“Well, he has done excellently. It was an outstanding achievement . . . it is difficult to win an All-Ireland and he did it with a very, very young team. He did it having suffered along the way. They didn’t sail through Munster and took on whoever they met. It looked like they had the All-Ireland final lost the first day and came back and snatched that draw. They won difficult matches in a big way, pressure matches with a lot of young, very skilful players. It was a huge achievement and I think he did a brilliant job, absolutely.”

KD: There was a lot of talk about last year’s championship being perhaps the greatest ever. And also that the hurling “changed”. I’m not sure what that means. Do you know what that means? And do you agree with it?
“I don’t fully understand that either. What does tend to happen is that when a team wins, others find out how they train and they train like that. Suddenly, the most recent All-Ireland final is the greatest game ever. I would say there have been many, many great championships played in the last number of years. And many great All-Ireland finals. I have heard all this before. I have heard it for the past 15 years that there is a new way of playing the game.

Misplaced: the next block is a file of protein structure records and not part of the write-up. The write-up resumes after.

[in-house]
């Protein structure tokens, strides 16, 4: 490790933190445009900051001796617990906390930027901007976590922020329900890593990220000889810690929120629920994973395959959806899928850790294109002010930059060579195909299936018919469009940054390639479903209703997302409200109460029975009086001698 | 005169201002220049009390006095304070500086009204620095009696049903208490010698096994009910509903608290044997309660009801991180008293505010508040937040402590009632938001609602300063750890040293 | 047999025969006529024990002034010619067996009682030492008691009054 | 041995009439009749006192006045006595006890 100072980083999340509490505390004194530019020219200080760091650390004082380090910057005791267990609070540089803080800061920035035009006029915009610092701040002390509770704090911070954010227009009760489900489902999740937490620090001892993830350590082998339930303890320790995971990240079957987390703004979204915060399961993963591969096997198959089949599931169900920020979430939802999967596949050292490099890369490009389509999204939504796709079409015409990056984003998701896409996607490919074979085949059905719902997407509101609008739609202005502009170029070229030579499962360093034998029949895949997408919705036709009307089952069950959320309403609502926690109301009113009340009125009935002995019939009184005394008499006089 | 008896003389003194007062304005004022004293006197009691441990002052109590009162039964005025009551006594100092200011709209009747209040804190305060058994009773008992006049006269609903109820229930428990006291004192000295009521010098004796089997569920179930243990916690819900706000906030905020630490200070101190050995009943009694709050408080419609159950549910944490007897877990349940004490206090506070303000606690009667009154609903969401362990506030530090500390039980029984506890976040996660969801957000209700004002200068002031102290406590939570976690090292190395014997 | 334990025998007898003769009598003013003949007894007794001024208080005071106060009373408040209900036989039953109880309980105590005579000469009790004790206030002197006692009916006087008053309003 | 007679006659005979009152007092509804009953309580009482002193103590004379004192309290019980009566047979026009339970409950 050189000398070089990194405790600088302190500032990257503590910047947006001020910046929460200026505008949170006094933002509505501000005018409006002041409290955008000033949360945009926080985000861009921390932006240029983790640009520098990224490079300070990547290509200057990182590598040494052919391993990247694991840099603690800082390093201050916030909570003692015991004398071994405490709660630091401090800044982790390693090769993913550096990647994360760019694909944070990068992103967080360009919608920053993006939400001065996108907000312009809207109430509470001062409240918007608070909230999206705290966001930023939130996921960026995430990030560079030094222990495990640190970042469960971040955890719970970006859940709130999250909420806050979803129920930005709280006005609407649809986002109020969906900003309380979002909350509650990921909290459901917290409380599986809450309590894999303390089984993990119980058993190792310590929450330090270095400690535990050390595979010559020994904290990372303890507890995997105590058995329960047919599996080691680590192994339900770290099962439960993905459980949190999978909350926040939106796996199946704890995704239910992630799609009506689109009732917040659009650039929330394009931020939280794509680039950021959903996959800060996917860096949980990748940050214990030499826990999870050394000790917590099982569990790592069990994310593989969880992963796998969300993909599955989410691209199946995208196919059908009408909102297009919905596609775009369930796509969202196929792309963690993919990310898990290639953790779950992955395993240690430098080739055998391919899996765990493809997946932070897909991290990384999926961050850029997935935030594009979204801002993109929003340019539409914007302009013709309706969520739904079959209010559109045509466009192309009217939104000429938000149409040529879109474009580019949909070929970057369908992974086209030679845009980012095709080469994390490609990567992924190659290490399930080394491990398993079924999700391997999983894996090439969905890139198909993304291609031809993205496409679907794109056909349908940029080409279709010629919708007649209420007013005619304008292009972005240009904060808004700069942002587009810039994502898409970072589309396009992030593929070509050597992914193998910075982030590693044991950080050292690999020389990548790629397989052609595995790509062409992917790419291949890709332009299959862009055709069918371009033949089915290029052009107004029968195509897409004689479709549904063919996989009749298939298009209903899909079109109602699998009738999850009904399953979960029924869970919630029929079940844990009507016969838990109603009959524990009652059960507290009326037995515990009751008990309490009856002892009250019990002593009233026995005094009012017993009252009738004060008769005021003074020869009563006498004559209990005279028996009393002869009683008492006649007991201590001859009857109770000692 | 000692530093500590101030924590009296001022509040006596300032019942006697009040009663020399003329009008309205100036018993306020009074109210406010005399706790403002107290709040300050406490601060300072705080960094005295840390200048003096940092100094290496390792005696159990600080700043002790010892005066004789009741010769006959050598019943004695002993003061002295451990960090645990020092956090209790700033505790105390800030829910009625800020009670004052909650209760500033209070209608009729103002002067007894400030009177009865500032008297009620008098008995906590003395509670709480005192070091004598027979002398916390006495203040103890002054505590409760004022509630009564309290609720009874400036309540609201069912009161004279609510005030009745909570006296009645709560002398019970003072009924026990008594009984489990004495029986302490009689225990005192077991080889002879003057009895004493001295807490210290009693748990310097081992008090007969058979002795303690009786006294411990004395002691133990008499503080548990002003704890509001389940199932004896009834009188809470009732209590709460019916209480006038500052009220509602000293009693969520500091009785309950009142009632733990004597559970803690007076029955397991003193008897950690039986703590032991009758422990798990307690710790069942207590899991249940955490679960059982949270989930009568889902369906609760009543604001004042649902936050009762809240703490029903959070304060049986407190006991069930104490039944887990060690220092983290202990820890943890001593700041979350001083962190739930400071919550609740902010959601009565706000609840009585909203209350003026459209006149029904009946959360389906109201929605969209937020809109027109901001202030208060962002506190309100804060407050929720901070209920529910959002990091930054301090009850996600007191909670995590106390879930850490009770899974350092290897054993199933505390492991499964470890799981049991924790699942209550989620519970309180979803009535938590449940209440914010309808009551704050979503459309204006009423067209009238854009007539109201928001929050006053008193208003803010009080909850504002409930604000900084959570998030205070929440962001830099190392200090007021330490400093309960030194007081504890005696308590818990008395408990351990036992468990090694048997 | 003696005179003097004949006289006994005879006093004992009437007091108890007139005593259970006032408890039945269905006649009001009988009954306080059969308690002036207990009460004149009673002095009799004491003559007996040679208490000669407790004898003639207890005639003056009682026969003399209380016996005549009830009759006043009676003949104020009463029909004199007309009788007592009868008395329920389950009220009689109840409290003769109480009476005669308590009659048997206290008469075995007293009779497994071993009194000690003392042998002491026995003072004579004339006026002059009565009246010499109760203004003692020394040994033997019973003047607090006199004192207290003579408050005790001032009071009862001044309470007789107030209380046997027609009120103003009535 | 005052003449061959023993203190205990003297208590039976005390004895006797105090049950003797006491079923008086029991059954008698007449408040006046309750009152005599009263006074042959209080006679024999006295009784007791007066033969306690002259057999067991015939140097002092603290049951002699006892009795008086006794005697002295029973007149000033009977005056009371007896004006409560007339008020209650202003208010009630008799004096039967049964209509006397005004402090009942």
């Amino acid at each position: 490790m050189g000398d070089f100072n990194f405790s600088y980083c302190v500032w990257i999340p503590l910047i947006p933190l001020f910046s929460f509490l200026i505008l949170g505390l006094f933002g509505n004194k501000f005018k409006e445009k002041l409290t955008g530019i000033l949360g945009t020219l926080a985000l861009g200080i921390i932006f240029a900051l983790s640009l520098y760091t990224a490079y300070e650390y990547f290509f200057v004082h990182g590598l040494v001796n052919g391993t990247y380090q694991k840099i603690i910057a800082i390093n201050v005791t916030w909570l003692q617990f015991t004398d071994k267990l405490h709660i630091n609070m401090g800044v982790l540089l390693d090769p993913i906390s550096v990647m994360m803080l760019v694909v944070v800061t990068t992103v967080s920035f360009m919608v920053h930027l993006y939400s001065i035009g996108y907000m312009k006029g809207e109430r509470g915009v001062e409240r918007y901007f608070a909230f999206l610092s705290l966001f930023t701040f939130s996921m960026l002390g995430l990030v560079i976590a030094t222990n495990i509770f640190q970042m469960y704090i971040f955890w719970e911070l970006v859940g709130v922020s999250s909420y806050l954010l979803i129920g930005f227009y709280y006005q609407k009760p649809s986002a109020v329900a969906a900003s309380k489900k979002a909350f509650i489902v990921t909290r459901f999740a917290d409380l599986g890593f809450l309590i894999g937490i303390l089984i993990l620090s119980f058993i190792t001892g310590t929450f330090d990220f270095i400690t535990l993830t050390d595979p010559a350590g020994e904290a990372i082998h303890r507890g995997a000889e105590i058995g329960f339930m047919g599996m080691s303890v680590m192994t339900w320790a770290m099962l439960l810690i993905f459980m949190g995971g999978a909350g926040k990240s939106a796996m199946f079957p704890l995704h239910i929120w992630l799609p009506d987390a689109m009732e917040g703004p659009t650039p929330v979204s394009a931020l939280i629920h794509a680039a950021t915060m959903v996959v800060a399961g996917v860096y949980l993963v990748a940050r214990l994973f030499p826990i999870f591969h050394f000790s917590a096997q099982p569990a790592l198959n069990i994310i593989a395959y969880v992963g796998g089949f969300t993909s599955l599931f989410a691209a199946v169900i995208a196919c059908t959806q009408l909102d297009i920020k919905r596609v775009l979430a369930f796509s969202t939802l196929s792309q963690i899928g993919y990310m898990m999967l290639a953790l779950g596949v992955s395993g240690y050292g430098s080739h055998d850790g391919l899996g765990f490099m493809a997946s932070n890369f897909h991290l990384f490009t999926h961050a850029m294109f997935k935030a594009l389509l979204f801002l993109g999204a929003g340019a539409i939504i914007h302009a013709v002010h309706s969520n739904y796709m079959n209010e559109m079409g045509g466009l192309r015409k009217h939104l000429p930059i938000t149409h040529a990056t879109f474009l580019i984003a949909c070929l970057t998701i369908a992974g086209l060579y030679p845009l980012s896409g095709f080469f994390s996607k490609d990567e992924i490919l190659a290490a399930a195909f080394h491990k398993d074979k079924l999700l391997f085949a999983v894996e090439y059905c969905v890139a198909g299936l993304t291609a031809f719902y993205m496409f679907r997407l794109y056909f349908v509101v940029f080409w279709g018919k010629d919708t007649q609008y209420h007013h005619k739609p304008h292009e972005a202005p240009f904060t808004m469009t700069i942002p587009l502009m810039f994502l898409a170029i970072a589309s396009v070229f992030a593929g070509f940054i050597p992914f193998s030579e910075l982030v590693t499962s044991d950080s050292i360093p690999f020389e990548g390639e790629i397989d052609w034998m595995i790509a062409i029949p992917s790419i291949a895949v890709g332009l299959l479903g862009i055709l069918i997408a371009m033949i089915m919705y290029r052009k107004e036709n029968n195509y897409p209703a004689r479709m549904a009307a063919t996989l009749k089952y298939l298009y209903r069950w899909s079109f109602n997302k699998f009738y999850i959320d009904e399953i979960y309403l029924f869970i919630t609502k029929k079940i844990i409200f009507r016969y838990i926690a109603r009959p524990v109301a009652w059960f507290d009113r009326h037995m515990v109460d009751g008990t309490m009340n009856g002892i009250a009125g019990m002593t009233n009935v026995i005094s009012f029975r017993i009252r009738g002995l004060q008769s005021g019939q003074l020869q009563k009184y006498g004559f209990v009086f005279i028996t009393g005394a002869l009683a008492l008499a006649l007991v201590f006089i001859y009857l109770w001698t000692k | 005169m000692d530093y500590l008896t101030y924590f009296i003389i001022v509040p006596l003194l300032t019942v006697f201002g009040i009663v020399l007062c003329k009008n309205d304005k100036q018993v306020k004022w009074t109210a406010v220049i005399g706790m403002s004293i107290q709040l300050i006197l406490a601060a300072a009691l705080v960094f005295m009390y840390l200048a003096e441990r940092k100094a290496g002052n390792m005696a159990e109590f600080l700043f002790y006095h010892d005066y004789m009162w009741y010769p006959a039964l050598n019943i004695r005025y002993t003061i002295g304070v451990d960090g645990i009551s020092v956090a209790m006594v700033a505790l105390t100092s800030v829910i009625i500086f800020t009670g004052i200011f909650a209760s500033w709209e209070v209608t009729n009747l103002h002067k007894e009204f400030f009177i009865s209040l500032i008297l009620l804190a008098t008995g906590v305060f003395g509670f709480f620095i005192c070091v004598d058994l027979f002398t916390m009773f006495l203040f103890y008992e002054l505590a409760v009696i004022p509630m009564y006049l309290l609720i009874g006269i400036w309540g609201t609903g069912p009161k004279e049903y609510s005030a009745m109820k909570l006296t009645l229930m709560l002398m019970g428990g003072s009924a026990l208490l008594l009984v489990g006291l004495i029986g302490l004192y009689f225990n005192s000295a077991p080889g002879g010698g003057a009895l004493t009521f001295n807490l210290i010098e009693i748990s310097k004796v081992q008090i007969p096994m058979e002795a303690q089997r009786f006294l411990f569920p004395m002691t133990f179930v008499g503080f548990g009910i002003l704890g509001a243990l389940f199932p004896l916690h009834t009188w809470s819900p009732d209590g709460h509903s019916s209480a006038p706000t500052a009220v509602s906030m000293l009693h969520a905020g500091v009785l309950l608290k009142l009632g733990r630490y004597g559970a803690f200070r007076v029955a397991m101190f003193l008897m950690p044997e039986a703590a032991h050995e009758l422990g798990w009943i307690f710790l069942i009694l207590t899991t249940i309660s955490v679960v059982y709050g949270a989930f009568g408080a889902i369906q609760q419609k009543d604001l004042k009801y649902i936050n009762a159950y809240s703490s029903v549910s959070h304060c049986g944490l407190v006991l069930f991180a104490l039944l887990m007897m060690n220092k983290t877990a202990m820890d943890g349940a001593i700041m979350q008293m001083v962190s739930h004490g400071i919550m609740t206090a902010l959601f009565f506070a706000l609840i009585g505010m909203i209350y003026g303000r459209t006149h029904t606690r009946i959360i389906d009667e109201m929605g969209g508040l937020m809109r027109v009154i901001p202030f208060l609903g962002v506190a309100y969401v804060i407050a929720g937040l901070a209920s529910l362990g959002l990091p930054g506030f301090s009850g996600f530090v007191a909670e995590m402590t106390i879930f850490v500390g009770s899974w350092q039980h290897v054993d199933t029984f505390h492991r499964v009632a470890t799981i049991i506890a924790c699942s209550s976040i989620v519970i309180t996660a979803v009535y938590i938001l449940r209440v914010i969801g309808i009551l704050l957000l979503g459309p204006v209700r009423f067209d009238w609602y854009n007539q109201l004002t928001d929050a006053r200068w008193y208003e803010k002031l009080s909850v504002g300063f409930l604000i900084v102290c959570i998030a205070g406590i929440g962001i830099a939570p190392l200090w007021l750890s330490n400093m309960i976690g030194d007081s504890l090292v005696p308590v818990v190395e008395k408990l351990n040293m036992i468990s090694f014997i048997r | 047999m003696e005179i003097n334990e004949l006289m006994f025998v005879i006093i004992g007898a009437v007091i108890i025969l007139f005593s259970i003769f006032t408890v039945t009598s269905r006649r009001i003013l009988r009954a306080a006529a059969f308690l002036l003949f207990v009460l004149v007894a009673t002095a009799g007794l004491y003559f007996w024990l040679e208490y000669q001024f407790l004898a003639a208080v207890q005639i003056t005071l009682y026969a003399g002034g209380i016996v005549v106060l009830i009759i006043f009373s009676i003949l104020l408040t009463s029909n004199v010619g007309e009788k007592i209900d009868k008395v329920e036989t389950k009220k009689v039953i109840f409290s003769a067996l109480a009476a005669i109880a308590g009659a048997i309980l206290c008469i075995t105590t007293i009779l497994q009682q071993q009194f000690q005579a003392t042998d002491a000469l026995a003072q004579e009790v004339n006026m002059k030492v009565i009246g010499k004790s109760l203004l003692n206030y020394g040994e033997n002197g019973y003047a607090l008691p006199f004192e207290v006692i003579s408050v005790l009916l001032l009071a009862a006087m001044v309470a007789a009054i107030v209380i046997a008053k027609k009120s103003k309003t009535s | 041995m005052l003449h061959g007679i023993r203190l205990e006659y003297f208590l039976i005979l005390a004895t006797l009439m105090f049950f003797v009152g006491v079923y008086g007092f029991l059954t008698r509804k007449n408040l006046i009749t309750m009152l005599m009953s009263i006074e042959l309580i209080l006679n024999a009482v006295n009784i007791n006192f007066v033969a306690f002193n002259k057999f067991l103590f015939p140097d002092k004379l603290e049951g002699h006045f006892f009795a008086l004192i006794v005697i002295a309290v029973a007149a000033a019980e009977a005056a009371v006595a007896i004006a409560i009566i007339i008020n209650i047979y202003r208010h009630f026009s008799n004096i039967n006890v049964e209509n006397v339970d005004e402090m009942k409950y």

“There may well be. I don’t know everything about it. But I don’t see it that way at all. I don’t believe it for a second. Clare play the way they play and that is terrific. Cork play how they play and so does every other team. But hurling is hurling: it is a game of skill and it is a physical game. It is a game of vision and thought and tactics and it has always been like that and I don’t see it suddenly being on a different plain.”

KD: This may just have been attributed to Henry Shefflin but he was quoted as saying he found the speed of the All-Ireland final “frightening” . Did it strike you as a particularly fast demonstration of hurling?
“I enjoyed both finals. I enjoy watching hurling anyway – any sport, even. The game was played how it was played. I thought the pace in lots of matches over the past number of years has been comparable. So . . . frightened? Henry? I doubt it very much. Doubt it. Doubt it.

KD: I’m pretty sure it was “frightening”.
“[Laughing] He may have said it. But fellas say these things to reporters too, you know.”

KD: The All-Ireland replay was a wonderful occasion – Saturday evening, a great game. And it occurred to me that because Kilkenny had won so much down the years, people were glad to see different coloured shirts out there. And that that perhaps contributed to the sense of: ‘Jesus, we are free . . .’